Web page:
Americans William Kaelin and Gregg Semenza and Britain's Peter Ratcliffe today won the Nobel Prize in Physiology or Medicine for their discovery of "how cells feel the oxygen available and adapt to it.
The three scientists are equally divided for having clarified a fundamental mechanism that allows all animals to transform oxygen into energy, a type of metabolism —aerobic — that generates 15 times more energy than the anaerobic, without air. The three scientists unveiled how cells are able to feel the oxygen levels in their environment and adapt metabolism to them so that more oxygen reaches tissues. These findings are the basis for current treatments against anemia and future cancer drugs. In 2016 the three winners received the Lasker Award for Basic Medical Research for these same discoveries.
The 2019 #NobelPrize in Physiology or Medicine has been awarded jointly to William G. Kaelin Jr, Sir Peter J. Ratcliffe and Gregg L. Semenza "for discoveries of how cells sense and adapt to oxygen availability." pic.twitter.com/6m2LJclOoL
One of this year's award-winning discoveries is famous for the wrong reasons. Semenza (New York, 1956), a physician and researcher at Johns Hopkins University, focused on the study of the EPO gene, which is critical to increasing blood oxygen levels by producing erythropoietin (EPO). This protein is synthesized in the kidneys. Upon reaching the bloodstream it promotes the production of red blood cells, oxygen carriers. The EPO hormone was discovered in 1977 and two decades later it had become one of the most widely used sports doping compounds. However, the molecular mechanisms that regulate their production based on available oxygen were a mystery,
In 1991, Semenza developed transgenic mice that carried the gene EPO human. In them he identified a genetic sequence responsible for initiating EPO production when oxygen levels drop. Two years later, Ratcliffe (Lancashire, 1954), of the University of Oxford, demonstrated that this mechanism is present in all tissues of all animals, a universality that proves its biological importance.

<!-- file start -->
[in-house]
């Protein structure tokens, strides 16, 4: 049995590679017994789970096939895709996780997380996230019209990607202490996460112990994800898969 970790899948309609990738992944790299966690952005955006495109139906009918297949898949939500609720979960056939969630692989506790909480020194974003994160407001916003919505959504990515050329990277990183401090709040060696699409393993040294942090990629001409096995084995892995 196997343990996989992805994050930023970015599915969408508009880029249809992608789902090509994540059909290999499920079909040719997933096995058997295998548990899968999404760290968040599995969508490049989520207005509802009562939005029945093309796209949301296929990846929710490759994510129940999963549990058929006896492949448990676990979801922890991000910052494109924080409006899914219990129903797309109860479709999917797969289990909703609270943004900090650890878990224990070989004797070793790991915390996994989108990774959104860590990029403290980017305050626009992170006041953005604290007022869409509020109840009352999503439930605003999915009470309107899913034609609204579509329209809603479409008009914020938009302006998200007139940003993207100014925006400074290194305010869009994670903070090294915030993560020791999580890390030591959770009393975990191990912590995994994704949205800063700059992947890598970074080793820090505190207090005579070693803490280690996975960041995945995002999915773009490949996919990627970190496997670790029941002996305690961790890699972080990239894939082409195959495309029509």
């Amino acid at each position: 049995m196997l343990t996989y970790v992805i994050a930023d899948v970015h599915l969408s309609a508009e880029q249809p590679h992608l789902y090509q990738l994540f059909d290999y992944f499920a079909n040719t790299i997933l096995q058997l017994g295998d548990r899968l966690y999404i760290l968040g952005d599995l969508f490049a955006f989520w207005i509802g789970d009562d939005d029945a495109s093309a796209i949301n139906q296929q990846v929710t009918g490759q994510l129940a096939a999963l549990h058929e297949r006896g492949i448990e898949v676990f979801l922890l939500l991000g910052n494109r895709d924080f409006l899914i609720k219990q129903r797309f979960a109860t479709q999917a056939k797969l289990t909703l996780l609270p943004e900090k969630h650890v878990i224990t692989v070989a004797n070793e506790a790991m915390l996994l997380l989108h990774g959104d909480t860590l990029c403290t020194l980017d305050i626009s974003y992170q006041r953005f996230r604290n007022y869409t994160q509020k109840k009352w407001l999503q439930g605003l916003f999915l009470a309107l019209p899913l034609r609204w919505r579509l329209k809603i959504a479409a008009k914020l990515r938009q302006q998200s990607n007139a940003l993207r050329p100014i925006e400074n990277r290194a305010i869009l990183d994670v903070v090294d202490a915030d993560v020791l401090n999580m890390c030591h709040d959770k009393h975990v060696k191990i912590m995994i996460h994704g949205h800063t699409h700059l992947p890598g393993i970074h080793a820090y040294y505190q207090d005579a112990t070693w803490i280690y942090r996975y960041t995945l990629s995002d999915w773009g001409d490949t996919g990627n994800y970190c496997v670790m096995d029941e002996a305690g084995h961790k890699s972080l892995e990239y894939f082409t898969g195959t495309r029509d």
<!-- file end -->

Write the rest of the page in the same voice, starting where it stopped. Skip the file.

In 1998, Semenza's mice were unable to develop veins, red blood cells, or a heart system when they lacked a complex of two proteins that were christened hypoxia-inducible factor (HIF). Hypoxia is a lack of oxygen and those two proteins seemed like a key piece of biological sensors to detect it. If oxygen abounds, the cell cleaning system kills and removes these proteins, but when it is scarce, it stops to allow tissues to continue generating as much energy as possible.
Almost at the same time William Kaelin (New York, 1957), an oncologist at Harvard Medical School, was studying why some of his cancer patients had excess blood vessels in their kidneys. Kaelin showed that these patients have the VHL gene deactivated, that it functions as a switch that prevents cancer. Kaelin and Ratcliffe found that the VHL gene not only protects against tumors, but is an essential part of the cellular oxygen sensor, as it helps preserve the necessary proteins when oxygen is missing and eliminates them when it abounds,
All of this sophisticated cellular sensor described by Semenza, Ratcliffe and Kaelin is essential for the functioning of muscles during intense exertion, the correct response of the immune system, the development of new blood vessels or the formation of the embryo and placenta. Their discovery has had an impact on medicine, for example in the treatment of anemia with EPO. In addition, tumor cells have been shown to leverage these mechanisms to hijack cellular metabolism and grow faster, so they are investigating new treatments to "choke" tumors.
In 2016, the three recipients received the Lasker Award for Basic Medical Research for these same discoveries.
A total of 219 scientists have received this award created by Alfred Nobel since 1901. Only 12 of them are women, 5.4%. The ratio is much more bleeding in disciplines such as Physics that have only recognized women three times out of a total of 210 award-winners.
Last year the winners were Japanese Tasuku Honjo and American James Allison for the discovery of "cancer therapy for inhibiting negative immune regulation." Both scientists laid the groundwork for current cancer treatments with immunotherapy. The last woman to win a Nobel Prize in Medicine was the Chinese Tu Youyou, who received the 2015 award for discovering a key compound to treat malaria.
The prize is endowed with nine million Swedish crowns, some 940,000 euros. This award opens the round of announcements this week, which will continue Tuesday with Physics, Wednesday, Chemistry, Thursday of Peace and finally Economics, which will be unveiled on Monday of next week.